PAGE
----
Abstract 17084: Timing of Onset of Pyrexia and Cardiac Arrest Outcomes by Duration of Targeted Temperature Management
Introduction: Post-arrest pyrexia (≥38°C) has been associated with poor outcomes in recent clinical studies. Optimal duration and degree of targeted temperature management (TTM) remain unclear. It is unknown to what extent the association of timing of post-TTM pyrexia with clinical outcomes is affected by duration of TTM maintenance.
Hypothesis: We hypothesized that duration of TTM would modify the relationship between timing of onset of pyrexia and outcomes.
Methods: We included post-arrest data from a US multicenter registry. We tested for effect modification in univariate analysis using Mantel-Hanszel tests and in multivariate logistic regression using interaction terms. Our primary outcome was neurologic status (Cerebral Performance Category (CPC) score dichotomized into “good” (1-2) and “poor” (3-5)); secondary outcome was survival to hospital discharge. We reported the distribution of patient and arrest factors by duration of TTM to explore whether these affected the relationship. We repeated this with two different calculations regarding timing: 1) time from induction of TTM to pyrexia onset; 2) time from normothermia to pyrexia onset.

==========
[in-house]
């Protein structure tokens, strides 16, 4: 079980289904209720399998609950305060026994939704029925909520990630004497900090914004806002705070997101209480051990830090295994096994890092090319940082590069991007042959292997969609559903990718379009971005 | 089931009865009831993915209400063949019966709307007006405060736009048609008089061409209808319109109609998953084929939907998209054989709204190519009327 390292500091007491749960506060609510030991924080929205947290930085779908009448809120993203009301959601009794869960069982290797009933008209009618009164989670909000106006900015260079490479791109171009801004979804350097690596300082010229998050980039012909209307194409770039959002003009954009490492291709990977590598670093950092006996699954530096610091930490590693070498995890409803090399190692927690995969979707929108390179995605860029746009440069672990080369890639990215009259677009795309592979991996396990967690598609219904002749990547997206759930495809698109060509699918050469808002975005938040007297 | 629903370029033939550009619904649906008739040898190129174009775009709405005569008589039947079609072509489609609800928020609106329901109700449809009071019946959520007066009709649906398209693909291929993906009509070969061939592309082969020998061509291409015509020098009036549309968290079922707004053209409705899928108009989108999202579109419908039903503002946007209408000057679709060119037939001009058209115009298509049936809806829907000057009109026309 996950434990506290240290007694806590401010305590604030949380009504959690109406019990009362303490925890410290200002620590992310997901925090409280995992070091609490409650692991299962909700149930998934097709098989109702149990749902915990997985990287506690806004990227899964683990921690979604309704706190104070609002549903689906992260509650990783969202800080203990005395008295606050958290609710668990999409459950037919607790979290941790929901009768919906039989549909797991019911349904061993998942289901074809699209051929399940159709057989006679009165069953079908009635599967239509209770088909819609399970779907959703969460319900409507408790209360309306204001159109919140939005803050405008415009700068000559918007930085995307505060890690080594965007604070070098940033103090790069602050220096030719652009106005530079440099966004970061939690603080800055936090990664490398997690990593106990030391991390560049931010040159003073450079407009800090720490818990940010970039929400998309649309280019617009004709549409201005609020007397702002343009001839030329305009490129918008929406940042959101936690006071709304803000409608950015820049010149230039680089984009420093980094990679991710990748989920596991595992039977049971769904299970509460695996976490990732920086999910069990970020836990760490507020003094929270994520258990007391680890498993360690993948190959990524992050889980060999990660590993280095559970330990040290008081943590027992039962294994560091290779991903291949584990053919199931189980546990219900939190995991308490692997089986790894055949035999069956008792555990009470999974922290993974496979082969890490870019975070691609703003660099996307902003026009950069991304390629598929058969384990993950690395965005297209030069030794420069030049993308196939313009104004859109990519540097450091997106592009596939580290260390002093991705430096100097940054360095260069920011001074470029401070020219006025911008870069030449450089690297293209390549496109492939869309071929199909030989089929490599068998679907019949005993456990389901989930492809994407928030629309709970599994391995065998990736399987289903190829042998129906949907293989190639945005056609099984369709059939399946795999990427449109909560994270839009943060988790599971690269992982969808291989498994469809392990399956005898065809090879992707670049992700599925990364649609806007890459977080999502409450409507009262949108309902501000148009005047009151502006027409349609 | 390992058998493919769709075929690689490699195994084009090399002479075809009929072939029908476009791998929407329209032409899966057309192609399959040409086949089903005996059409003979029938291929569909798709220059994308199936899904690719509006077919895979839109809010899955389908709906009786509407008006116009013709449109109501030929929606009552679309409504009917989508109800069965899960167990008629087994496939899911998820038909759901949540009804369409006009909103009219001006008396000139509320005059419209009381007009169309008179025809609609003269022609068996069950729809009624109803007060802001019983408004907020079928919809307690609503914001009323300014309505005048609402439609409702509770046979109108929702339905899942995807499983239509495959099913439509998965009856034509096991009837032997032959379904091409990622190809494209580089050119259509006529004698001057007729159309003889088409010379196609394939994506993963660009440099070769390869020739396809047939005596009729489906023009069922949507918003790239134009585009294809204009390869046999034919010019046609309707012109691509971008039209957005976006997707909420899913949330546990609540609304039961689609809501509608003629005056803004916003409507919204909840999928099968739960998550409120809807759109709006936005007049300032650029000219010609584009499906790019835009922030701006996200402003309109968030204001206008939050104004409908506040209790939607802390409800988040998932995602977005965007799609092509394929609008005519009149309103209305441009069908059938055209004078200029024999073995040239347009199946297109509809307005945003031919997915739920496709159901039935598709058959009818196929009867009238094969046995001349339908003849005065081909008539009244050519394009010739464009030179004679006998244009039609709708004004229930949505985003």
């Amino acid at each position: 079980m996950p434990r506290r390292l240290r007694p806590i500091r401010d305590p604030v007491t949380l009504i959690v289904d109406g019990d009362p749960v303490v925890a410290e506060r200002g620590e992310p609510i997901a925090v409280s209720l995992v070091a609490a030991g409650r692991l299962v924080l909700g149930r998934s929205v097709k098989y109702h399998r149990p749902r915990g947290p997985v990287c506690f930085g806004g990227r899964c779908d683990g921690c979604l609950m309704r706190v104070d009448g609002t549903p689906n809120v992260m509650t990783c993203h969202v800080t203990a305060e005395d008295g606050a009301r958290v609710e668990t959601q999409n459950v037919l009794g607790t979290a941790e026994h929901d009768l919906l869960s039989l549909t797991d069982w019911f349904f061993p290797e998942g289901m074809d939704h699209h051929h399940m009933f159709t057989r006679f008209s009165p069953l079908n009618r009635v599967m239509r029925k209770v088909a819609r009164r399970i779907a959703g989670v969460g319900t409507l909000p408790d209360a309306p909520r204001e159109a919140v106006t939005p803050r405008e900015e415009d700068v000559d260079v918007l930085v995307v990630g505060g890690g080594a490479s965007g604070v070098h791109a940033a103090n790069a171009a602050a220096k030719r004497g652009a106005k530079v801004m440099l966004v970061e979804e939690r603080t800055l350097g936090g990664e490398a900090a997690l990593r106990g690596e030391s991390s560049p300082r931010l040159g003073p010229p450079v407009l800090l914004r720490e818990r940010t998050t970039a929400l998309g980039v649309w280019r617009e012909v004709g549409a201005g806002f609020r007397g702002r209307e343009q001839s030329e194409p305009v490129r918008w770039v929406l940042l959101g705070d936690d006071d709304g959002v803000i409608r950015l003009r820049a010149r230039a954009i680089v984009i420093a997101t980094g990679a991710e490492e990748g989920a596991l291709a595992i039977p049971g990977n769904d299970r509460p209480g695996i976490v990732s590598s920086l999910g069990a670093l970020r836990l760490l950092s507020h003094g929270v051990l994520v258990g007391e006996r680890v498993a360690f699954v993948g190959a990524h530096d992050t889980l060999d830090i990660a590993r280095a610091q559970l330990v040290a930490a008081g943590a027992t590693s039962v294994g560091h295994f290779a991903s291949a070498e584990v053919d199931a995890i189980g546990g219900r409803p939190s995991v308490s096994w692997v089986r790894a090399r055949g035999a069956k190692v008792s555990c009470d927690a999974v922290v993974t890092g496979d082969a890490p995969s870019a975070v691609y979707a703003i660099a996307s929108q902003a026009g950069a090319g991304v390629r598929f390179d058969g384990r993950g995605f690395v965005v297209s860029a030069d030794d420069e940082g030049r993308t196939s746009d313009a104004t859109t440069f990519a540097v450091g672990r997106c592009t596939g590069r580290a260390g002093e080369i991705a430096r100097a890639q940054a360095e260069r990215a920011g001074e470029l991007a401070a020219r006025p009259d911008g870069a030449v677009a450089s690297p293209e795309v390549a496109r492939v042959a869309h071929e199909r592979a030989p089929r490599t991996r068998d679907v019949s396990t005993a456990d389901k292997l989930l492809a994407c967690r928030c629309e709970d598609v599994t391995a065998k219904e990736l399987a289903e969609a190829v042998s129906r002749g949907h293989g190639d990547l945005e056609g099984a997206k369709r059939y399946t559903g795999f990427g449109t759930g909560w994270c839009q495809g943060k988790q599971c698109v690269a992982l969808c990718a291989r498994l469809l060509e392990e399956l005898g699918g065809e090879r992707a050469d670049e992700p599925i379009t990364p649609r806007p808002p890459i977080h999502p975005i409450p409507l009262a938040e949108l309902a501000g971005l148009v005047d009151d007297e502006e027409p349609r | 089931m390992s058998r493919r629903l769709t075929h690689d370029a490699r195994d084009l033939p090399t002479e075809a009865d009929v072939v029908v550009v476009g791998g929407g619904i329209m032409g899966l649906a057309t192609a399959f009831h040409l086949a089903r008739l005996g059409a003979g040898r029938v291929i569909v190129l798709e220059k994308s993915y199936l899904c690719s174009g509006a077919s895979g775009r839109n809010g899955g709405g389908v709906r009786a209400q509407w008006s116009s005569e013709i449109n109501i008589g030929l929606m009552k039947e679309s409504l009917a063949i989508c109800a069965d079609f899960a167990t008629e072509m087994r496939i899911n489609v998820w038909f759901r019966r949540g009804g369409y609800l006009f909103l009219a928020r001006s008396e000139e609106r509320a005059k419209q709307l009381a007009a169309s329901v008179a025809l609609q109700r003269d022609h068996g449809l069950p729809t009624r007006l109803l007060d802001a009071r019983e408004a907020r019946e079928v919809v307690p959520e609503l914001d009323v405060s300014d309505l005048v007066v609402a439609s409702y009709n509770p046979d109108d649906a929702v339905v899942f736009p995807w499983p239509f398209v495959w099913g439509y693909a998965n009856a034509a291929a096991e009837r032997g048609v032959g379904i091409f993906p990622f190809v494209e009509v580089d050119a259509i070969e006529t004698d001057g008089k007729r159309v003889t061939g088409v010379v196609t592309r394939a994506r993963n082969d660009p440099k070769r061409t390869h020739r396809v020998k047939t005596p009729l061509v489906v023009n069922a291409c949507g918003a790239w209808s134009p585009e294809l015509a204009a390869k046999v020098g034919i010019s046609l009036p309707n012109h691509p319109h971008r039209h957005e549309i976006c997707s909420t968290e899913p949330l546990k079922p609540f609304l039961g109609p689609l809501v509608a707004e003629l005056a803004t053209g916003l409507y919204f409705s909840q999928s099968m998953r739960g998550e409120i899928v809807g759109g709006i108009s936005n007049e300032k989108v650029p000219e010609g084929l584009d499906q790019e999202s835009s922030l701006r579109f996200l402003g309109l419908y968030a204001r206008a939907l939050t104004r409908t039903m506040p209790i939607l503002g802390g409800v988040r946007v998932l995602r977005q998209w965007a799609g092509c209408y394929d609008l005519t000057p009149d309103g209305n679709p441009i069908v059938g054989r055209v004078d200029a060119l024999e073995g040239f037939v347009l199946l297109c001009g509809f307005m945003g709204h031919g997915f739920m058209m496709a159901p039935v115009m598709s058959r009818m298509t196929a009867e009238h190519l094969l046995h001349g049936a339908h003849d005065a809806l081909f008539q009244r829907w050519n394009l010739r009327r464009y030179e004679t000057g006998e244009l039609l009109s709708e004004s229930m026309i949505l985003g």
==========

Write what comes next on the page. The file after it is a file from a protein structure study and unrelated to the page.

Results: Of 502 TTM-treated patients at 14 hospitals between 2005-2015 with serial temperatures in the time frame of interest, 466 patients had data on time between arrest and onset of pyrexia; 195 (42%) had a pyrexic temperature. Mean age was 59±16 years, 58% male, 41% had initial VF/VT, 47% survived and 36% had CPC 1-2 at hospital discharge. In unadjusted and adjusted analyses, the relationship between time to onset of pyrexia and outcomes were significantly modified by duration of TTM; early fever was beneficial for patients with long TTM and late fever beneficial for those with short (Figure 1). Patients differed significantly by group of TTM duration in terms of arrest duration and time to target temperature.
Conclusions: Duration of TTM may modify the relationship between timing of post-arrest pyrexia and outcomes.
Author Disclosures: A.V. Grossestreuer: Research Grant; Significant; American Heart Association. B.S. Abella: Research Grant; Significant; NHLBI, American Heart Association, PCORI, CR Bard, Medtronic. Honoraria; Modest; CR Bard, Physio-Control. Consultant/Advisory Board; Modest; Ikaria Inc, CardioReady. D.J. Wiebe: None. M.W. Donnino: Research Grant; Significant; NIH, American Heart Association. D.F. Gaieski: None.
- © 2016 by American Heart Association, Inc.